Employer Frequently Asked Questions

Should teleworkers be reimbursed for use of their own office equipment?

Equipment issues are specific to each situation. If a teleworker has agreed to use his/her own equipment for work, the details of equipment use must be worked out before a problem arises. It is uncommon for companies to “reimburse” an employee for equipment use, as work versus personal use is difficult to measure. However, many companies do agree to provide maintenance, back-up equipment and office supplies to teleworkers. Back up equipment is important, especially for employees who frequently work on deadline.

If an employee lives in one state and teleworks for a company located in another state, which state is designated for tax purposes?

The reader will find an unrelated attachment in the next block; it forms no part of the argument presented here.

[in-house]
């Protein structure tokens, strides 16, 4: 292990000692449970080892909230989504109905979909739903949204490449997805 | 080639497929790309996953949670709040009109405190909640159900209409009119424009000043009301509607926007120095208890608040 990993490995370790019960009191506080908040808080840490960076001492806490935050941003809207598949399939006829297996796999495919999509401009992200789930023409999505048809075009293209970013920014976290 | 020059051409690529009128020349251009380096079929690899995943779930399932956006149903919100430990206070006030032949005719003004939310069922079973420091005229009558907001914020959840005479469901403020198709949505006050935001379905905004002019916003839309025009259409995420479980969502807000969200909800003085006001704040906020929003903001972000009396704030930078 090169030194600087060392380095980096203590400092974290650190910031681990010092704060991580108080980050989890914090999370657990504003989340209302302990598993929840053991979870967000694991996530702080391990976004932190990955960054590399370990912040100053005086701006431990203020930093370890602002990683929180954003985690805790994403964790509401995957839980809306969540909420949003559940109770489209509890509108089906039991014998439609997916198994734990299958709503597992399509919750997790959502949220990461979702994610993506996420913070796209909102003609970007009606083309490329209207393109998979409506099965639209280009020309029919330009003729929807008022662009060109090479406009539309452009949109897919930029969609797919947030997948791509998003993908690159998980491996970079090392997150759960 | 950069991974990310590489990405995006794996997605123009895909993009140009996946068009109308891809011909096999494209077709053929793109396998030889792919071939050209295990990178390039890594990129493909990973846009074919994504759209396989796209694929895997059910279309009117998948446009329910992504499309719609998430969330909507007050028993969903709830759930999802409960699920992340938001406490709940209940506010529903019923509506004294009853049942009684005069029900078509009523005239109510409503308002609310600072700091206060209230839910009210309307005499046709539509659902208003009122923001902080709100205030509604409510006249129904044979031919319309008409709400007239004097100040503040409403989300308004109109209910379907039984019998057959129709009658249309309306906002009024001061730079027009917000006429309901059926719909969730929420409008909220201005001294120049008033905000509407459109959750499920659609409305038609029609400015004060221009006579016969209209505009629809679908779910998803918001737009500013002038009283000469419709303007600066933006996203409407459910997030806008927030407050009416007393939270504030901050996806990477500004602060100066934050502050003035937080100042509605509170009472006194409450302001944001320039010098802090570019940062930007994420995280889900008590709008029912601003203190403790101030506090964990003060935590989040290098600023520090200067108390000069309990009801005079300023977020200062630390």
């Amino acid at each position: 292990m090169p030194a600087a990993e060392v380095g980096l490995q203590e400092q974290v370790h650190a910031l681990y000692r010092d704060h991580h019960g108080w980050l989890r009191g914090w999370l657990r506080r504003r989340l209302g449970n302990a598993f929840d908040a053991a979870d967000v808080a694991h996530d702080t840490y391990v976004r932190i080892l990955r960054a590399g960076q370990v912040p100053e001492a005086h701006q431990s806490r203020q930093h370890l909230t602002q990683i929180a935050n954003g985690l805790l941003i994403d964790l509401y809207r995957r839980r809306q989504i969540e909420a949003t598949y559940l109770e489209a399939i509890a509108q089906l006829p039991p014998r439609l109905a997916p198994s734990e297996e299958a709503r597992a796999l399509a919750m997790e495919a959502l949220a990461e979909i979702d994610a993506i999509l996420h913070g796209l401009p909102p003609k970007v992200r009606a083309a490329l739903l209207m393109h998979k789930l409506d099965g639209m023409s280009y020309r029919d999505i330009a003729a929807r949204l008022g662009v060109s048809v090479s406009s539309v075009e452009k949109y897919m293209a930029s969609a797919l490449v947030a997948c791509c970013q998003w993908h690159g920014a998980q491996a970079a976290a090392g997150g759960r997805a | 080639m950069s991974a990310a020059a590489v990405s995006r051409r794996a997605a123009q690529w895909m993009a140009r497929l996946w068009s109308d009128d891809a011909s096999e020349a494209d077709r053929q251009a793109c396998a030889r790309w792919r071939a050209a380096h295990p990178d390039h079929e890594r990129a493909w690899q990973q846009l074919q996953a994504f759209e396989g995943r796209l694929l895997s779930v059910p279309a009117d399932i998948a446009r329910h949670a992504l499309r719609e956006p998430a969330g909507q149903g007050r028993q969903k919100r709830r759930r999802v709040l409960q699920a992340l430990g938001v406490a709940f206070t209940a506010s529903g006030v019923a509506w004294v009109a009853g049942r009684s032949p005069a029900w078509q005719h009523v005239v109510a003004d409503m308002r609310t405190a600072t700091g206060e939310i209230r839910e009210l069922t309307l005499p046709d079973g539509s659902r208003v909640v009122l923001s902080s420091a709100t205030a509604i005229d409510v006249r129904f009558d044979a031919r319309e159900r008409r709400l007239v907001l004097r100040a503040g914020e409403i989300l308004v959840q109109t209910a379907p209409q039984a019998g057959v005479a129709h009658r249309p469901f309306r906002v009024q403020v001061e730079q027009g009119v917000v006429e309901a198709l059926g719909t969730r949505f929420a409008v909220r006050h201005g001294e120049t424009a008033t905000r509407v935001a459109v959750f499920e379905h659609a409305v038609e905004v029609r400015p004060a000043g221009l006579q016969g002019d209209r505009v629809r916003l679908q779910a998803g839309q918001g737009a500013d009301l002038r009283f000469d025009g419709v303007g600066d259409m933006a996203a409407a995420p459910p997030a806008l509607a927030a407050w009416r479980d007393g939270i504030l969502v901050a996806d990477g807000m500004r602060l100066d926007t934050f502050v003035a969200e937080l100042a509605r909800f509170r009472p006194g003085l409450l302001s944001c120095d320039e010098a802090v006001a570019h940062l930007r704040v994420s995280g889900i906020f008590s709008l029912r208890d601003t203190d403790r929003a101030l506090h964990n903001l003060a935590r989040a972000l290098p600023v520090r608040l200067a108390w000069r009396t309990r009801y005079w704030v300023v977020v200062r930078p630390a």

This is a complicated question. The answer varies from state to state. Check to see if there are reciprocity agreements between the two states in which the teleworker lives and works. Also, investigate whether the states have laws regarding employees who seek to move to that state and work in another. To be safe, consult a tax representative or your employer to gain the answer to this question for your specific circumstances.

Why would a company want to start a telework program?